As I commented elsewhere on the net, folks like Munger and Buffett are really terrible macroeconomists. They would have gone to the wall in 2008 like everyone else, if our kleptocrat controlled government had not bailed them the markets out. It is the classic case of the privatization of profit and socialization of loss. When Munger and Buffett make money, it is evidence of their genius. When the house of cards system of crony casino capitalism is teetering on the brink, they get or the markets on which they depend get bailouts, and it is for the rest of us to suck it up. How can they lose? The answer is they can’t. They have perpetually rigged the system in their favor. Heads they win, tails we lose.

    They aren’t smart. They’re crooked. Oh sure, I expect someone will say but Buffett said this or that about markets. He knew this was coming. Well, if he did, he did surprisingly little about it.

    The truth is these are predators, not predictors. They didn’t see the mess we are in now and they don’t see the next one coming. But then they don’t need to as long as they have the government backstopping the casino.

  7. Hugh

    BTW the NBER announced the recession ended in June 2009.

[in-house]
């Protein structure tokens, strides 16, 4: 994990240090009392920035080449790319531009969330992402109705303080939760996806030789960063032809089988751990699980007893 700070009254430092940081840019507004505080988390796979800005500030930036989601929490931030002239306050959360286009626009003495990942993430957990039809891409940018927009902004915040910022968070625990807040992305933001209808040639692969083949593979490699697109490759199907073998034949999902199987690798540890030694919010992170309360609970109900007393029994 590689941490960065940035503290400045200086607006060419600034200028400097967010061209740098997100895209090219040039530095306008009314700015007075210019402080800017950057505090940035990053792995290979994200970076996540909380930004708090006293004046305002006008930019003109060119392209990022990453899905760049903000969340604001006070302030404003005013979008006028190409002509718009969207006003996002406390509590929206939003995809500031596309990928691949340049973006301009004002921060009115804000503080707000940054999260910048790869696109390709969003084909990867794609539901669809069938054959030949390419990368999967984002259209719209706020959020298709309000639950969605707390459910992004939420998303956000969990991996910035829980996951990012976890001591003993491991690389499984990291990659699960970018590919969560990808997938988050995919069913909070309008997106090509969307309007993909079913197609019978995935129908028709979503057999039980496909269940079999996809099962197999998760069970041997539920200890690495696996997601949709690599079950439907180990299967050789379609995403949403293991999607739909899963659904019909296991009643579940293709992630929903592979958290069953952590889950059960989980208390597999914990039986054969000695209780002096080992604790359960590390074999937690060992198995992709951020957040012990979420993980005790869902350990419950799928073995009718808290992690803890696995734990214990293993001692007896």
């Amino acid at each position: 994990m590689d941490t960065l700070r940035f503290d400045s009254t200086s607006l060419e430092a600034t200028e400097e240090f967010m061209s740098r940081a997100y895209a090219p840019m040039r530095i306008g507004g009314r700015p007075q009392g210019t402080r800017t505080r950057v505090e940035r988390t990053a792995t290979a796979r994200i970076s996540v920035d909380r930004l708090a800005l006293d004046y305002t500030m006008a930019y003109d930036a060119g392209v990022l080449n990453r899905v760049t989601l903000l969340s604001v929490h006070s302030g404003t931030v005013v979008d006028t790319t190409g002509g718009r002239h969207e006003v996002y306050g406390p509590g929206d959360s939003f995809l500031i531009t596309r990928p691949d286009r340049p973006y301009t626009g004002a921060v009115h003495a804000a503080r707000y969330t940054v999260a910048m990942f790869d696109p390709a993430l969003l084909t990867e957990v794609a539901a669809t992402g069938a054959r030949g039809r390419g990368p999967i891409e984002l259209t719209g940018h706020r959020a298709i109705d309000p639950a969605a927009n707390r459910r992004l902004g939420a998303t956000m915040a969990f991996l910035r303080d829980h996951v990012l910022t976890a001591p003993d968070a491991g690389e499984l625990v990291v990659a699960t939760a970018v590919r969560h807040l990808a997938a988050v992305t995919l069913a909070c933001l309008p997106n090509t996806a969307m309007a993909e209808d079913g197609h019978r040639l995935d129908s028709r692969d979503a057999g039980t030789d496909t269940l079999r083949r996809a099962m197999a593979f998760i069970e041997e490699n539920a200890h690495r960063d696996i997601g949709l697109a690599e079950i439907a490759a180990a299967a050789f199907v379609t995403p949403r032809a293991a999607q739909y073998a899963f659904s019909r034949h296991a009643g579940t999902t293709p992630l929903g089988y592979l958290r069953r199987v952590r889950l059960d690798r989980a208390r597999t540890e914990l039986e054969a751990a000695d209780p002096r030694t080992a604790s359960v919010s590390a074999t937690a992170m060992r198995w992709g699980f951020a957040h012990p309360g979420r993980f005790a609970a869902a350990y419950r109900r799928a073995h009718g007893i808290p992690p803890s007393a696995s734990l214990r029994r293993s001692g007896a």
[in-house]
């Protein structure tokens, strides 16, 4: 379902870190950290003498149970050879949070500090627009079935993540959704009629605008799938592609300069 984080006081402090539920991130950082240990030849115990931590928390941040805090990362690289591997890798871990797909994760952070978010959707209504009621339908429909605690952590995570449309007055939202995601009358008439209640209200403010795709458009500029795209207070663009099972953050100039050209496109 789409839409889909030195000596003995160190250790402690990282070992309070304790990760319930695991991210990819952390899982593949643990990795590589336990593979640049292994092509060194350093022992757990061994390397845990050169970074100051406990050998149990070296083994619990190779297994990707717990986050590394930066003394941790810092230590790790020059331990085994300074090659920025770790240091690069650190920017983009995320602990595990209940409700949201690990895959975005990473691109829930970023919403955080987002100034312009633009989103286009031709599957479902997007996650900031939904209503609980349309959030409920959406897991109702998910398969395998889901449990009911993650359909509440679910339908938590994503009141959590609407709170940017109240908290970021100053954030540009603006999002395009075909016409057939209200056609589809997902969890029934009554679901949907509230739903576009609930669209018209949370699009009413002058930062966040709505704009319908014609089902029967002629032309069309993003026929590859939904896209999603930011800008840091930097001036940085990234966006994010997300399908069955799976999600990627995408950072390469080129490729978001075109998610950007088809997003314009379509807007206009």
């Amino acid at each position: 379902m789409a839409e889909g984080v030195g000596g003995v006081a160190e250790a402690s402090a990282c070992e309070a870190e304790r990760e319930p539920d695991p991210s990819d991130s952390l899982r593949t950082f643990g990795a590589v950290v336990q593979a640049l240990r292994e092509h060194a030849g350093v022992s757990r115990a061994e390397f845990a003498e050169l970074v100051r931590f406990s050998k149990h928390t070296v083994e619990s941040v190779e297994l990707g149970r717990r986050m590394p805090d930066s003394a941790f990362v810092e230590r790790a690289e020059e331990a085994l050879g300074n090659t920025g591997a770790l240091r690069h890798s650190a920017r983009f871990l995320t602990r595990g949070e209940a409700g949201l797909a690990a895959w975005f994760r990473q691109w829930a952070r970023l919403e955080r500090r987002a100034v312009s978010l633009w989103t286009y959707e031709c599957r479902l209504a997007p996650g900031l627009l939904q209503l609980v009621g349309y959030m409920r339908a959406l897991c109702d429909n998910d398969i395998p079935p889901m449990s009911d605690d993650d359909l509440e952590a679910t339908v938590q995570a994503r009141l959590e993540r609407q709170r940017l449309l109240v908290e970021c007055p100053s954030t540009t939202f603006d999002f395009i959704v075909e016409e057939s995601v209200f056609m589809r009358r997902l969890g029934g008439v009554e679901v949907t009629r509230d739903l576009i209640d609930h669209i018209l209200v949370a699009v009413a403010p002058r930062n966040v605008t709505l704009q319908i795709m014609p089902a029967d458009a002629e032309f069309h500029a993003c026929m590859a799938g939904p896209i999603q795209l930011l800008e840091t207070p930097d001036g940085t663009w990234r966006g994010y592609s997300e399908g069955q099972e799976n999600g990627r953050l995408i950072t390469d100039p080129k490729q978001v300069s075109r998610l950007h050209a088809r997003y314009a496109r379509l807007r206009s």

I seriously disagree with the reasoning. Un- and under-, employment plus the uncounted unemployed is around 19.5% or 31.1 million by my count. The stimulus and inventory rebuilding were too small to effect a reversal. All we are seeing is the superposition of a stock and commodities bubble on a depression. As far as the NBER is concerned, smoke and mirrors is as good as reality. This, of course, is always true, until it isn’t.

  8. Pelle Schultz

    W.r.t. the Science Daily article on fruit flies, a few factors should be noted:

    1) the “long-held belief” that sexually reproducing organisms (diploid or higher ploidy) evolve and “simpler” (i.e. asexual and generally haploid) ones “evolve the same way” is in fact a long-abandoned belief (and perhaps even never held) among population geneticists.

    2) this paper used high-throughput short-read (re-)sequencing, and therefore says little about genome structure outside of non-repetitive regions. This is a technical consideration, but one that severely undercuts the assertion of this being a “genome-wide” study.